Gold prices edged up on Monday as the dollar stayed on the defensive, finding support from the US. Federal Reserve’s conservative guidance on the path of rate hikes this year. Spot gold was up 0.2 percent to $1,231.05 per ounce by 0100 GMT. US gold futures were mostly unchanged at $1,230.80. The dollar index, which measures the greenback against a basket of currencies, was down 0.1 percent to 100.230. Markets were bracing for a packed week of Fed messaging with no less than nine different policy makers set to speak, including Chair Janet Yellen on Thursday. Yellen’s cautious guidance last week has investors pricing in almost no chance of another rate rise at the next policy meeting in May, rising to around 50-50 for June. Holdings of SPDR Gold Trust, the world’s largest gold-backed exchange-traded fund, fell 0.35 percent to 834.10 tonnes on Friday from 837.06 tonnes on Thursday.
Hedge funds and money managers slashed their net long position in COMEX gold for the second straight week in the week to March 14, and also cut long positions in silver, U.S. Commodity Futures Trading Commission data showed on Friday. Money managers cut their net long position in bullion by 44,058 lots to 49,835 lots, the lowest since early January.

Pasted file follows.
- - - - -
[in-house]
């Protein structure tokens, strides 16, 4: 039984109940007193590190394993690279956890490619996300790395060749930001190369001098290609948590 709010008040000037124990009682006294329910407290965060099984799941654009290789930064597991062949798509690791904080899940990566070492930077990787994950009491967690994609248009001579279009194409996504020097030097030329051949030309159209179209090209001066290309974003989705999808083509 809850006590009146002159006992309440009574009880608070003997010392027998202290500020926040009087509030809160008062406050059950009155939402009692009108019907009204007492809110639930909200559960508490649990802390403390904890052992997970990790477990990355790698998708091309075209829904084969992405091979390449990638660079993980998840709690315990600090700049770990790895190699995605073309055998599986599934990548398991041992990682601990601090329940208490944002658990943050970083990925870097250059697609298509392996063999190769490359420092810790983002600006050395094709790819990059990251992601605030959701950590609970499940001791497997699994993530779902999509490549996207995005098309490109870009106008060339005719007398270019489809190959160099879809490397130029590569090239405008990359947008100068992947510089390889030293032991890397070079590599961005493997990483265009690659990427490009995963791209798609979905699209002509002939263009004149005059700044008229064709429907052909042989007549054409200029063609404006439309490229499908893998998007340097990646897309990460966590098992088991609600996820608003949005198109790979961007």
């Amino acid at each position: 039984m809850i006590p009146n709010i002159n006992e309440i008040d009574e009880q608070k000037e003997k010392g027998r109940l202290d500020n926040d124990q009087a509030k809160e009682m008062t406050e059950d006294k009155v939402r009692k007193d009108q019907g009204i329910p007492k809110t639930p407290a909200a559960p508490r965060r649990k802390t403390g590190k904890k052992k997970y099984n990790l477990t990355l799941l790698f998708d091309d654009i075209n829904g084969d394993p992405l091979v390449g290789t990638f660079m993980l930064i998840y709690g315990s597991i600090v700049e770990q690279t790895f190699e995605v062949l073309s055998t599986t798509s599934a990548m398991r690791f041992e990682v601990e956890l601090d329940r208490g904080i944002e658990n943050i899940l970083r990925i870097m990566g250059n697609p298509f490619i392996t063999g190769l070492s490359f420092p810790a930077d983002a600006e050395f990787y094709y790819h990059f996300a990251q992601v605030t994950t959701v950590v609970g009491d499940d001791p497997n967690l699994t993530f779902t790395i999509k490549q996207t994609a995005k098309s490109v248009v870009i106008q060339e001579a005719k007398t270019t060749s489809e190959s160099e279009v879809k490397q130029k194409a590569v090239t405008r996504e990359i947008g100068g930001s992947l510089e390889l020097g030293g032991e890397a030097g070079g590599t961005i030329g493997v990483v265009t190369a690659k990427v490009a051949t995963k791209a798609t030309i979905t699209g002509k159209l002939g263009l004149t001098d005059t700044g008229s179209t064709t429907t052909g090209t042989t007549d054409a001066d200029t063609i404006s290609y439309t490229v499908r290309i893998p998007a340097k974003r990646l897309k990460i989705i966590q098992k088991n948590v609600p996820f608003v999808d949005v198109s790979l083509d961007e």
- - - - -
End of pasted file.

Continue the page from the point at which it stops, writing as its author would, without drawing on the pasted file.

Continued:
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During that week, prices dropped about 1.5 percent on firm expectations that the Federal Reserve would hike US interest rates in March and as the dollar strenthened. Gold premiums rose in China this week as traders said supply of the precious metal was limited due to tightening import restrictions to stem currency outflows. Russia produced 14.69 tonnes of gold in January, up from 14.05 tonnes in the same period last year, the finance ministry said on Friday. ANZ is scaling back its commodities market exposure by quitting trading activity in base metals, coal and iron ore and electricity, the bank confirmed. Financial leaders of the world’s biggest economies dropped a pledge to keep global trade free and open, acquiescing to an increasingly protectionist United States after a two-day meeting failed to yield a compromise. US factory output increased for a sixth straight month in February while consumer sentiment rebounded in early March, underscoring the economy’s resilience even as growth appears to have slowed significantly in the first quarter.